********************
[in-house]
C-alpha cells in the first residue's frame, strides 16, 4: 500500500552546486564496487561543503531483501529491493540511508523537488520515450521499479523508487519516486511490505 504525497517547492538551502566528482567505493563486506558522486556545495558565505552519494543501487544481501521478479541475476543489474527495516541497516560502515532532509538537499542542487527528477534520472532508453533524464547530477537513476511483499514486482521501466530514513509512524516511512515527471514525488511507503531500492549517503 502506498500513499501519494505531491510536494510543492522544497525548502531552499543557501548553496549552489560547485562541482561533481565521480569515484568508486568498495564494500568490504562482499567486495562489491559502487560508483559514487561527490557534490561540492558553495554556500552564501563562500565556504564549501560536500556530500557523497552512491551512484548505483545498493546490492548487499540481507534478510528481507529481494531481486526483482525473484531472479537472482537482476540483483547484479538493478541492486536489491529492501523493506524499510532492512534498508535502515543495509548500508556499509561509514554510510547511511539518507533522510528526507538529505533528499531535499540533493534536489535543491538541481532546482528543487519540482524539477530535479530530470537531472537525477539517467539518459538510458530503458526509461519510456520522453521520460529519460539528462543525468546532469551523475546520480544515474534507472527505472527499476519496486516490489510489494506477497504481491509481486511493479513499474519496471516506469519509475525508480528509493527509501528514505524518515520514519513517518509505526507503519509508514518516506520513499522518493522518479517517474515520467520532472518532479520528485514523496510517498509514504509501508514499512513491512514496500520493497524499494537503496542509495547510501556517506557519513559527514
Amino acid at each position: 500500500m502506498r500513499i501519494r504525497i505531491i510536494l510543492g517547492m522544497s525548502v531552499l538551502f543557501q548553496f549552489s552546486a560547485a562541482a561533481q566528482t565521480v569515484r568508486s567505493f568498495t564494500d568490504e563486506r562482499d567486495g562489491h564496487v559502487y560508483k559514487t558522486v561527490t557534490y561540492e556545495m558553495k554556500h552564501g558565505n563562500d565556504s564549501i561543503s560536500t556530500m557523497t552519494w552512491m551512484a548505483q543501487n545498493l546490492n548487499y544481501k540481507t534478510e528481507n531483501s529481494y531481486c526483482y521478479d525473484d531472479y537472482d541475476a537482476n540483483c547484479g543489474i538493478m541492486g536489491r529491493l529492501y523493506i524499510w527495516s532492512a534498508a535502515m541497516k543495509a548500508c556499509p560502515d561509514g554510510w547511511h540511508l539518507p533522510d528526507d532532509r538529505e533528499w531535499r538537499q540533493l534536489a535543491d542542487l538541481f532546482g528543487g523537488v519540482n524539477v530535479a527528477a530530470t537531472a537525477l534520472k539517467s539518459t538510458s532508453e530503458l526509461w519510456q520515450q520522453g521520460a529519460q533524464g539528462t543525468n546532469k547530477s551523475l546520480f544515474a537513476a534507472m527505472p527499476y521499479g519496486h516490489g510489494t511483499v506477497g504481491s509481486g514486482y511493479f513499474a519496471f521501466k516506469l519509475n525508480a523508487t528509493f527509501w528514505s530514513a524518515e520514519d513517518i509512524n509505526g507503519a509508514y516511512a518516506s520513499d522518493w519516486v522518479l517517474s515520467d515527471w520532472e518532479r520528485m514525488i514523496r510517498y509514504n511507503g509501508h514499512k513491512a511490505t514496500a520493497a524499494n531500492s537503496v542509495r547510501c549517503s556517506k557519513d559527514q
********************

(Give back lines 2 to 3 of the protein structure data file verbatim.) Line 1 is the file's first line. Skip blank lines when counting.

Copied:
C-alpha cells in the first residue's frame, strides 16, 4: 500500500552546486564496487561543503531483501529491493540511508523537488520515450521499479523508487519516486511490505 504525497517547492538551502566528482567505493563486506558522486556545495558565505552519494543501487544481501521478479541475476543489474527495516541497516560502515532532509538537499542542487527528477534520472532508453533524464547530477537513476511483499514486482521501466530514513509512524516511512515527471514525488511507503531500492549517503 502506498500513499501519494505531491510536494510543492522544497525548502531552499543557501548553496549552489560547485562541482561533481565521480569515484568508486568498495564494500568490504562482499567486495562489491559502487560508483559514487561527490557534490561540492558553495554556500552564501563562500565556504564549501560536500556530500557523497552512491551512484548505483545498493546490492548487499540481507534478510528481507529481494531481486526483482525473484531472479537472482537482476540483483547484479538493478541492486536489491529492501523493506524499510532492512534498508535502515543495509548500508556499509561509514554510510547511511539518507533522510528526507538529505533528499531535499540533493534536489535543491538541481532546482528543487519540482524539477530535479530530470537531472537525477539517467539518459538510458530503458526509461519510456520522453521520460529519460539528462543525468546532469551523475546520480544515474534507472527505472527499476519496486516490489510489494506477497504481491509481486511493479513499474519496471516506469519509475525508480528509493527509501528514505524518515520514519513517518509505526507503519509508514518516506520513499522518493522518479517517474515520467520532472518532479520528485514523496510517498509514504509501508514499512513491512514496500520493497524499494537503496542509495547510501556517506557519513559527514
Amino acid at each position: 500500500m502506498r500513499i501519494r504525497i505531491i510536494l510543492g517547492m522544497s525548502v531552499l538551502f543557501q548553496f549552489s552546486a560547485a562541482a561533481q566528482t565521480v569515484r568508486s567505493f568498495t564494500d568490504e563486506r562482499d567486495g562489491h564496487v559502487y560508483k559514487t558522486v561527490t557534490y561540492e556545495m558553495k554556500h552564501g558565505n563562500d565556504s564549501i561543503s560536500t556530500m557523497t552519494w552512491m551512484a548505483q543501487n545498493l546490492n548487499y544481501k540481507t534478510e528481507n531483501s529481494y531481486c526483482y521478479d525473484d531472479y537472482d541475476a537482476n540483483c547484479g543489474i538493478m541492486g536489491r529491493l529492501y523493506i524499510w527495516s532492512a534498508a535502515m541497516k543495509a548500508c556499509p560502515d561509514g554510510w547511511h540511508l539518507p533522510d528526507d532532509r538529505e533528499w531535499r538537499q540533493l534536489a535543491d542542487l538541481f532546482g528543487g523537488v519540482n524539477v530535479a527528477a530530470t537531472a537525477l534520472k539517467s539518459t538510458s532508453e530503458l526509461w519510456q520515450q520522453g521520460a529519460q533524464g539528462t543525468n546532469k547530477s551523475l546520480f544515474a537513476a534507472m527505472p527499476y521499479g519496486h516490489g510489494t511483499v506477497g504481491s509481486g514486482y511493479f513499474a519496471f521501466k516506469l519509475n525508480a523508487t528509493f527509501w528514505s530514513a524518515e520514519d513517518i509512524n509505526g507503519a509508514y516511512a518516506s520513499d522518493w519516486v522518479l517517474s515520467d515527471w520532472e518532479r520528485m514525488i514523496r510517498y509514504n511507503g509501508h514499512k513491512a511490505t514496500a520493497a524499494n531500492s537503496v542509495r547510501c549517503s556517506k557519513d559527514q